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January is National Birth Defects Prevention Month — an effort by the Centers for Disease Control and Prevention, which hopes to shed light on the issue of fetal health. While there are many birth defects which can’t be prevented, with the right care there are steps that mothers can take to make certain birth defects less likely. 

Birth defects include a wide array of issues, including both mild problems and life-threating conditions. 

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How are your New Year’s resolutions coming along? If you’re like many people, your determination to exercise more, eat healthier, lose weight, or get better rest isn’t as strong as it was on Jan. 1. By the second week of February, about 80% of people who made resolutions have failed.

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Wisconsin’s fight over a potential purge of voter registrations has garnered national attention. The issue began with a lawsuit brought by the Wisconsin Institute for Law and Liberty, a conservative law firm based in Milwaukee. The group, also known as WILL, sued Wisconsin’s Elections Commission after it recommended waiting until 2021 to deactivate the registration of voters who may have moved.

Courtesy of Milwaukee Magazine

Milwaukee Magazine has created a winter playbook that offers a range of tips for staying happy and healthy through the winter season.

"One of the ways to survive winter, just in general, is to develop a hobby that makes you want to go outside," says Milwaukee Magazine's Carol Nicksin. 

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The holidays and all of its glory create the perfect opportunity to try new things — like wine for example. Wine expert Ray Fister sat down with Lake Effect's Bonnie North to discuss the best wines to try over the holidays and the impact that the California wildfires has on the wine industry.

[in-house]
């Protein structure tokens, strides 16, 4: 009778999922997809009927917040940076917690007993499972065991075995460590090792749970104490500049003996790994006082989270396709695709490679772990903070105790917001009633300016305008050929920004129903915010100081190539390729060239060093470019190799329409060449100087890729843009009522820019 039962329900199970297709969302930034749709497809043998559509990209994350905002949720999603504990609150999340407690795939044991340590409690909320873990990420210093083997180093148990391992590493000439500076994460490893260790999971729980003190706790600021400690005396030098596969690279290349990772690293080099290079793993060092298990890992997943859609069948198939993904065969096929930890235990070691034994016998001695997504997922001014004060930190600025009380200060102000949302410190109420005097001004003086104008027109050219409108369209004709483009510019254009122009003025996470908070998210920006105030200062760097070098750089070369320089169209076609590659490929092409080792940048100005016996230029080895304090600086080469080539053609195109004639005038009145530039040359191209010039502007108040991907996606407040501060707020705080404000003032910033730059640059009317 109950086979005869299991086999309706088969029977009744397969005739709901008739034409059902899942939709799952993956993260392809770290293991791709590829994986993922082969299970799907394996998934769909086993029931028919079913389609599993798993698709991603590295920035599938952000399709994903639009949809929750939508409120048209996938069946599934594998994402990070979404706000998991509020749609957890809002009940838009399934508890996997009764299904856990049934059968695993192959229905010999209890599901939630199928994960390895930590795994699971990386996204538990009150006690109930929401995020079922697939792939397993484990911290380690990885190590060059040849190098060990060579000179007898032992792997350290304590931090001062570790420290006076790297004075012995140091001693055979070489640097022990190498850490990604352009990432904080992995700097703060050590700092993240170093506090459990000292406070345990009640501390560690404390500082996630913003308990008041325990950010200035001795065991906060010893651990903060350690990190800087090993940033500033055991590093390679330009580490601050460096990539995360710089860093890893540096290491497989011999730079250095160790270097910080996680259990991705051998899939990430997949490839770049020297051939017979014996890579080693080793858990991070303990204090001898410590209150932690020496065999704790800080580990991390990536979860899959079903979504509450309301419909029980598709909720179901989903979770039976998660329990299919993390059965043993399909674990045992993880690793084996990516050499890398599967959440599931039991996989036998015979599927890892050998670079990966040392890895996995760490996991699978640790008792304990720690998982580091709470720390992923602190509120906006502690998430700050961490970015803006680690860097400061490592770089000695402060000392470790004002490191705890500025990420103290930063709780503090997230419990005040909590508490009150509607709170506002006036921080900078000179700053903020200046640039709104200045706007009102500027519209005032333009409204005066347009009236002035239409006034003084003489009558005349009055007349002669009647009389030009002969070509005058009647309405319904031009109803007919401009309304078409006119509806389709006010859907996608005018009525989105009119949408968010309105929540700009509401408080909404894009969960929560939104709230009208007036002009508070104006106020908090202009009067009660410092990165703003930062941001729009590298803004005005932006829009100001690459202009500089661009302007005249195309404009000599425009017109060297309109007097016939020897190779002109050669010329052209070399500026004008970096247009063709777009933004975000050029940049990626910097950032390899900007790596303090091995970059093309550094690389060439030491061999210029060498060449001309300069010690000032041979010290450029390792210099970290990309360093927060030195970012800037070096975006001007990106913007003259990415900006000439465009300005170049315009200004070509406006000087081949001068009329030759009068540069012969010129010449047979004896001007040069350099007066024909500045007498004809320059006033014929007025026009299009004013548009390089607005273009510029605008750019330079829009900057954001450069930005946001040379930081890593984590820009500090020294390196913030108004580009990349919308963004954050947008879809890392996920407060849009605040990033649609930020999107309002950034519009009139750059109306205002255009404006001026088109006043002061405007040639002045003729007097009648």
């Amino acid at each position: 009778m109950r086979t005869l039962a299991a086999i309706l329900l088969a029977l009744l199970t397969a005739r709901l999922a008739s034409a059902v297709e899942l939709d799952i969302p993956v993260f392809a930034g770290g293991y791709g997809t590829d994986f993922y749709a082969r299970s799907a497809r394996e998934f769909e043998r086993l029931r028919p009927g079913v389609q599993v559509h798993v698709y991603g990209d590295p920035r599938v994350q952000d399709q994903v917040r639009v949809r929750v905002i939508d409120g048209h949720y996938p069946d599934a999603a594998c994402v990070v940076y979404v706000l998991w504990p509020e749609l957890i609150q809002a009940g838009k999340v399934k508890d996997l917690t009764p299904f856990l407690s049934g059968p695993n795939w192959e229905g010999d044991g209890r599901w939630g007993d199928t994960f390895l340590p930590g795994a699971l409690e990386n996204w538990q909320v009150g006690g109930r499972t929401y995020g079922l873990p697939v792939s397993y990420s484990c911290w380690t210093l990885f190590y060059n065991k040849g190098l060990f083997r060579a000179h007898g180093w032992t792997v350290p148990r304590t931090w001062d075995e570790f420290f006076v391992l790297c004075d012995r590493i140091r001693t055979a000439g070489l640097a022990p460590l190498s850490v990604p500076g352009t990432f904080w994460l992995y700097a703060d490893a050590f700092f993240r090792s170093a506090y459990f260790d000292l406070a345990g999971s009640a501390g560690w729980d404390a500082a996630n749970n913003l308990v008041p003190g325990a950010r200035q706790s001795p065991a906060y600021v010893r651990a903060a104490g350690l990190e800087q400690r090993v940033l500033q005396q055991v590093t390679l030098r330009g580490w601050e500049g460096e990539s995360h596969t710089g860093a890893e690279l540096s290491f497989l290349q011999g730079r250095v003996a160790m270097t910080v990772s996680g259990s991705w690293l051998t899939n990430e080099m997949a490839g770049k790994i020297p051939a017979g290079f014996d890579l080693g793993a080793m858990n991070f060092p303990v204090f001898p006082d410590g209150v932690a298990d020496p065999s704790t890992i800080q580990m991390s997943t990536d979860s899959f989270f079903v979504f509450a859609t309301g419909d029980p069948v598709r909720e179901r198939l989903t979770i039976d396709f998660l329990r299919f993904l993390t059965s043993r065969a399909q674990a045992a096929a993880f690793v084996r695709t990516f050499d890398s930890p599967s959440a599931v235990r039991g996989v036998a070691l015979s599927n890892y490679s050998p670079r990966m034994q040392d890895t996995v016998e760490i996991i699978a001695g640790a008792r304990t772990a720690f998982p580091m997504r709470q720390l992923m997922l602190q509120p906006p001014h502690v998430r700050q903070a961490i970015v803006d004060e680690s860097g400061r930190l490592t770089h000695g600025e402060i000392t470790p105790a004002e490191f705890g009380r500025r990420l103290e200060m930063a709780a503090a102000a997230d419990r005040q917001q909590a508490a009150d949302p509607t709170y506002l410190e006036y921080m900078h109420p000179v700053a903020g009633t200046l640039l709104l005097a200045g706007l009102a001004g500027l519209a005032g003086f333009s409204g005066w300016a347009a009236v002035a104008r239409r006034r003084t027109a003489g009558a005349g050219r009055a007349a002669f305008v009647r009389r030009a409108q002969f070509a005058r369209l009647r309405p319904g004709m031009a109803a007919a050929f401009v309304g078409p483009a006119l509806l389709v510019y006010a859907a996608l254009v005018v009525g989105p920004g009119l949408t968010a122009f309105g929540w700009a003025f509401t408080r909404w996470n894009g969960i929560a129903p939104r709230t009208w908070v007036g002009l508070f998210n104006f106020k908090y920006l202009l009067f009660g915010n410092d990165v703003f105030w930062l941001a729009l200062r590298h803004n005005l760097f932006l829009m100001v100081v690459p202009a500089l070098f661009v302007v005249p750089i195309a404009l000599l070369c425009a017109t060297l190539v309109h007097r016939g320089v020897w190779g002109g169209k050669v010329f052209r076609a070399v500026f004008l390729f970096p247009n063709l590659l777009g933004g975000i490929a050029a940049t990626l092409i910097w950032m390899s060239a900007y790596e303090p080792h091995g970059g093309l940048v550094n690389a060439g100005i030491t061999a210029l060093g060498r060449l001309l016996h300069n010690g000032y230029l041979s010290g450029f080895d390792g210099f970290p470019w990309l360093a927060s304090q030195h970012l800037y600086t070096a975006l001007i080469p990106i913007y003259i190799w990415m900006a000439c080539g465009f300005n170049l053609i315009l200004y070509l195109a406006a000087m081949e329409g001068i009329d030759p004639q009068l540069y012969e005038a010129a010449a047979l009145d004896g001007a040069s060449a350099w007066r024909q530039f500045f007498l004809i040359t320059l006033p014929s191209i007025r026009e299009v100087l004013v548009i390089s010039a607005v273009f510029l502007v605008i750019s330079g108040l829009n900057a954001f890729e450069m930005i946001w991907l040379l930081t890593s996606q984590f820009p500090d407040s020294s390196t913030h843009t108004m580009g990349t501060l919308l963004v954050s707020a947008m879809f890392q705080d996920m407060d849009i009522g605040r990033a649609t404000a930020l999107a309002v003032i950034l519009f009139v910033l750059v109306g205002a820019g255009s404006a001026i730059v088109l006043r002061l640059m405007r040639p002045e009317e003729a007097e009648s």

Fister recommends you try something a bit sweeter, unique and Italian this holiday rather than choosing the old reliable you know and love. Next time you're out shopping for your holiday gatherings, grab a bottle of moscato d'Asti.

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Over the past few years, the game Dungeons & Dragons has enjoyed a renaissance of popularity. When it was first created in the 1970s, the game was revolutionary. Its publication is even credited with being the beginning of modern role-playing games.

What some may not know is that Dungeons & Dragons has a strong Wisconsin connection. The game was created by Gary Gygax and Dave Arneson in Lake Geneva, Wis., which still has deep ties to the role-playing community.

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Here at Lake Effect, one of our favorite holiday traditions is our annual Games to Gift list. Complied by our resident games expert Jim Lowder, the list is in its 10th year.

Lowder says there continues to be an oversaturation of games in the market. The influx of new games not only causes shelf shortage in hobby stores, but an attention shortage for players. So no matter how fantastic a game is, "finding a market now is really tough because the competition is very, very rigorous," says Lowder.

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Leading up to the 2020 election, America’s unusual approach to health care is on full display. The hot-button issue is a consistent talking point for both Democrats and Republicans since it has a huge impact on all American citizens.